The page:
The Virtues of Chicken Soup
I’ve I’ve not heard any mention of chicken soup as a COVID remedy, but it does do wonders for the common cold, ailing sinuses, a sore throat, and other traditional flu symptoms. “Feed a cold; starve a fever,” they say, or was it the other way around?
An old, family doctor once told me that chicken soup was a better remedy for treating a cold than over-the-counter cough and cold medicines. I scanned the Internet to see why that might be the case.
Researchers at the University of Nebraska Medical Center claimed that homemade chicken soup helped reduce upper respiratory cold symptoms by inhibiting the migration of infection-fighting cells in the body.
Even commercial soups were effective. Chicken soup may work for a few simple reasons known by mothers for centuries. Breathing steam relieves congestion. Soup increases the body’s liquid intake, soothes the throat, is easy to digest, and being high in carbohydrates, makes you feel full and satisfied.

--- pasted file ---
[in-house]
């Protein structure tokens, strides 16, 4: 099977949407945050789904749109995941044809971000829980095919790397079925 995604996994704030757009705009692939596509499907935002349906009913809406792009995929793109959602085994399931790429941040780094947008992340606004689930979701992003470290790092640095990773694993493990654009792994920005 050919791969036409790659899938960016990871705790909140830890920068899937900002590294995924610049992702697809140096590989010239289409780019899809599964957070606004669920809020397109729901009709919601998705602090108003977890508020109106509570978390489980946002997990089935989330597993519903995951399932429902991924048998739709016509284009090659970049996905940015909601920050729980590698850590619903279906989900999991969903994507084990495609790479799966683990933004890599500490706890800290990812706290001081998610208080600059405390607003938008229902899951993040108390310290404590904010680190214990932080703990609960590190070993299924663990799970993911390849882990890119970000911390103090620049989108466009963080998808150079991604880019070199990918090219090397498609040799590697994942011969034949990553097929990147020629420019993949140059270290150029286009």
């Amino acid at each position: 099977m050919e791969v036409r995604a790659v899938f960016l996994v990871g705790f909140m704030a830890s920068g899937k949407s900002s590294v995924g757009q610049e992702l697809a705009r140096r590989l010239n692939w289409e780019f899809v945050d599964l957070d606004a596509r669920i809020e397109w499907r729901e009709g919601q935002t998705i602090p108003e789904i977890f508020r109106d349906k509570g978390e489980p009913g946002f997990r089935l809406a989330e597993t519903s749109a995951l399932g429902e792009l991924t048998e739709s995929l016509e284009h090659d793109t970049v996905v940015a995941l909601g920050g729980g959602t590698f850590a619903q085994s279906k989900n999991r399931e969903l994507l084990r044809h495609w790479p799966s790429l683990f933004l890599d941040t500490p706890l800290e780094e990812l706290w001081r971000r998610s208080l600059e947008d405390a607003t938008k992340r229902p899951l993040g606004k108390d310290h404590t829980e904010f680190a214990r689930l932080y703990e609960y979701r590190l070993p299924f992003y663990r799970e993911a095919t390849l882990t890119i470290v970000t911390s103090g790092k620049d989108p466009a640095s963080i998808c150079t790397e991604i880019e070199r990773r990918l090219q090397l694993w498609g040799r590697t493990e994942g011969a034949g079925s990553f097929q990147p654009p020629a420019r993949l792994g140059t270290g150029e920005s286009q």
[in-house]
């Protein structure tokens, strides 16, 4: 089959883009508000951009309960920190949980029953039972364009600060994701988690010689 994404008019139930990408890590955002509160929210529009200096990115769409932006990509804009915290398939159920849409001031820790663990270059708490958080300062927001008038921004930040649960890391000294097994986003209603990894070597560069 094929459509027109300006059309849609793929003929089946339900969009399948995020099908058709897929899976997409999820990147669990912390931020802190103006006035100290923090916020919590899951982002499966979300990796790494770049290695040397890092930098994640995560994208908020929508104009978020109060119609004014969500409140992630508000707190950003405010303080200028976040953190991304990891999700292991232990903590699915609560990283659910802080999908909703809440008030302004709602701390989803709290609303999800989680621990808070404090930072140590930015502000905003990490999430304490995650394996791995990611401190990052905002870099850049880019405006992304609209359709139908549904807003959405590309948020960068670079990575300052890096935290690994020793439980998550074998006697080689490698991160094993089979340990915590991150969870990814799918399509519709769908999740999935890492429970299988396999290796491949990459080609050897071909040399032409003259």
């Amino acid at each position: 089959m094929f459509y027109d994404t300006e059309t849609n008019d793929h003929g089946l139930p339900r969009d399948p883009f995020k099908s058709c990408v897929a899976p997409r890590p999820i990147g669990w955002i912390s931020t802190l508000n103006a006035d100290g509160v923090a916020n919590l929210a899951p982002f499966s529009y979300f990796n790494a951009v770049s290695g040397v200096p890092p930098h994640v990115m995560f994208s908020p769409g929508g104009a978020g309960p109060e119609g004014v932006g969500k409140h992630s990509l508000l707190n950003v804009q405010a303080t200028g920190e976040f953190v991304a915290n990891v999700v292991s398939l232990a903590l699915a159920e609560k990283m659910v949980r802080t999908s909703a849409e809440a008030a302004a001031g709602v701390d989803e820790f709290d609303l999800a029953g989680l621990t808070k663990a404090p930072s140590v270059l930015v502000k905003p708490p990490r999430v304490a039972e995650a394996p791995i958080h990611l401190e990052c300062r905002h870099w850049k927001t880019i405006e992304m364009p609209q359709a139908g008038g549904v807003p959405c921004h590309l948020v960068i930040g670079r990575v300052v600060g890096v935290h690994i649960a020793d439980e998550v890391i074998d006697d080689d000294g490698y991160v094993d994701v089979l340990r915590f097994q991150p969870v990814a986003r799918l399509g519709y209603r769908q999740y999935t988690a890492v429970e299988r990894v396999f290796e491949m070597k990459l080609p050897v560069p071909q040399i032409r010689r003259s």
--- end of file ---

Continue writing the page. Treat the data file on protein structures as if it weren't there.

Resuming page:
My mother was especially fond of the chicken soup treatment, as were most care givers of my youth. The warm, flavorful broth isn’t an instant cure, but it does make discomfort more tolerable.
Comedian and self-proclaimed foodie Dom DeLuise wrote: “When I was a kid, if I had a fever, had a cold, had a fight, had a fall, had a cut, was depressed, had a disappointment, fell off a truck, woke up with a headache . . . no matter what the situation, my (Italian) mother’s solution was always, ‘Eat this, it’ll make you feel better.’”
He didn’t say whether the magic food was pasta or chicken soup, but I think either would work.
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